HAV: A New Collection by Royal Copenhagen That Took More Than a Decade to Perfect

, , , , , , , , By Catherine


Some say that good things take time. Well, it is definitely the case for HAV, Royal Copenhagen‘s new tableware collection. Indeed, it took more than 10 years to create! It is the result of a close collaboration between architect Bjarke Ingels, industrial designer Lars Holme Larsen, and design philosopher Jens Martin Skibsted.

The trio was driven by a desire to strike the ultimate balance between modernity and legacy; a nod to history while bringing new perspective to the world of Danish porcelain. “Because the future begins with the past, we wanted to work with Royal Copenhagen’s historic palette of materials and aesthetics and then pull it in new directions for HAV.” – Bjarke Ingels

The dinner service is designed for “the timeless now, for a present where luxury is defined by quality, connectedness, responsible consumption, and tastefulness in all aspects of life.” (Side note:  Isn’t it a fantastic definition of what luxury is? It truly resonates with me.)

Hav is the Danish word for ‘ocean’, which is what deeply inspired the new collection, mostly for its many references found in shapes and decorations of Royal Copenhagen porcelain through centuries. Simple and elegant, the design features delicate fish scale ornamentations meant to stimulate the senses.

The new collection will be available from August 2019.



A few interesting facts about Royal Copenhagen:

  • Royal Copenhagen porcelain has been handmade for the last 250 years.
  • The early blue and white patterns of Royal Copenhagen were inspired by a valuable export that ships brought back from the East: Chinese porcelain, which which represented wealth and refined taste.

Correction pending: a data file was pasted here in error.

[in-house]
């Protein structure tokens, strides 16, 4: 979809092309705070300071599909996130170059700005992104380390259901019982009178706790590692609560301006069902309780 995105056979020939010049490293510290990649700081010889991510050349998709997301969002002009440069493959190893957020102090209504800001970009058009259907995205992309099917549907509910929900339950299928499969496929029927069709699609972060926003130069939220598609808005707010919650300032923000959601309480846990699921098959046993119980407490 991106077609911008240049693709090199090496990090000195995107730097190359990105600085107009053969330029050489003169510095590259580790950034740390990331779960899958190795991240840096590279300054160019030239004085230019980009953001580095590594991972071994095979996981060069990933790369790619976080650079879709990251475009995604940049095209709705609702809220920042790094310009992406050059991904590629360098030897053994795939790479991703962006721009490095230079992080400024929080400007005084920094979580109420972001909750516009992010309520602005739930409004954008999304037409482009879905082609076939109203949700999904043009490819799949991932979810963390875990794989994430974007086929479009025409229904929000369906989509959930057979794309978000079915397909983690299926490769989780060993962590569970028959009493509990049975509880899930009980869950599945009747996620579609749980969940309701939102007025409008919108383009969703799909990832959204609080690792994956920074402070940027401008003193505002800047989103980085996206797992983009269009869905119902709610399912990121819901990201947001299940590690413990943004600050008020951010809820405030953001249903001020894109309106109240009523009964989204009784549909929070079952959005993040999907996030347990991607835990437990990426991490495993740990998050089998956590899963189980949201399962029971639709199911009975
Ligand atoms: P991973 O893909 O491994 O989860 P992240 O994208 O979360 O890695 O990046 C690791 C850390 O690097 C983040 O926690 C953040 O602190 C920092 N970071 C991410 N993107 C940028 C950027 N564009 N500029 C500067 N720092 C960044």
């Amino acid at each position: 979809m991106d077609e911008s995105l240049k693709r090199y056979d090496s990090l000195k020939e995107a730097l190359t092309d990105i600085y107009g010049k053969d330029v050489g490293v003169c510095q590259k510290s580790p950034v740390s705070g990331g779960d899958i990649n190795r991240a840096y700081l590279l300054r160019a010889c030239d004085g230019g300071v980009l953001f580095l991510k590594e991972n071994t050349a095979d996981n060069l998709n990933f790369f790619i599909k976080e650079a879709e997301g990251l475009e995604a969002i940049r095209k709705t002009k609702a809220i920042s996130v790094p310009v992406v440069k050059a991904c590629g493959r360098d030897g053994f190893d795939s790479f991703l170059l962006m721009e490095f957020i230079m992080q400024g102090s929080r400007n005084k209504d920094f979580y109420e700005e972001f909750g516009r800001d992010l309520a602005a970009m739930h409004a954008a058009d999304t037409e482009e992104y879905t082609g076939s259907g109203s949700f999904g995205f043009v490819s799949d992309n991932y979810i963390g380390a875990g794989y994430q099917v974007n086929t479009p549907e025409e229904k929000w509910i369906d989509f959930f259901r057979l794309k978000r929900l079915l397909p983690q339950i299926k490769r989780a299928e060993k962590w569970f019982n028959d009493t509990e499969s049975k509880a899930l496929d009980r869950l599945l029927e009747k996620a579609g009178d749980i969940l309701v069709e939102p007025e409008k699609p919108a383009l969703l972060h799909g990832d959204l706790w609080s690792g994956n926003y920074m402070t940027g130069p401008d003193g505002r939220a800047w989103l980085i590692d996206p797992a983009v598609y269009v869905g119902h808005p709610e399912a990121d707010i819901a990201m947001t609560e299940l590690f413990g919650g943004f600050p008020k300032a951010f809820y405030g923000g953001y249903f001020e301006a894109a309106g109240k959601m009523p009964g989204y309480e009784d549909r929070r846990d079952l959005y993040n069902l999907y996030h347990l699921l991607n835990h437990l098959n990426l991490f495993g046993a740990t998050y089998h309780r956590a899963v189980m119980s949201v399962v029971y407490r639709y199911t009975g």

•  Originally, the Royal Danish Porcelain Factory found the unique cobalt blue colour of its hand-painted decorations in Norway, where an accidental discovery of cobalt led to the establishment of The Royal Blue Colour Factory in 1776.
  • Royal Copenhagen’s well-known blue is the only colour that can withstand the high temperature of approximatively 1400ºC at which the porcelain is fired at.
  • Though the hand-painted blue decorations of Royal Copenhagen may seem identical at first glance, every blue painter’s brushstrokes are different, making the cobalt adorned porcelain of Royal Copenhagen truly unique.
  • Under each piece, you’ll find a crown, the painter’s signature and three blue wavy lines. These are a symbol of the three main waterways of Denmark: The Sound, the Great Belt and the Little Belt.

Read more here.



Photos: Royal Copenhagen



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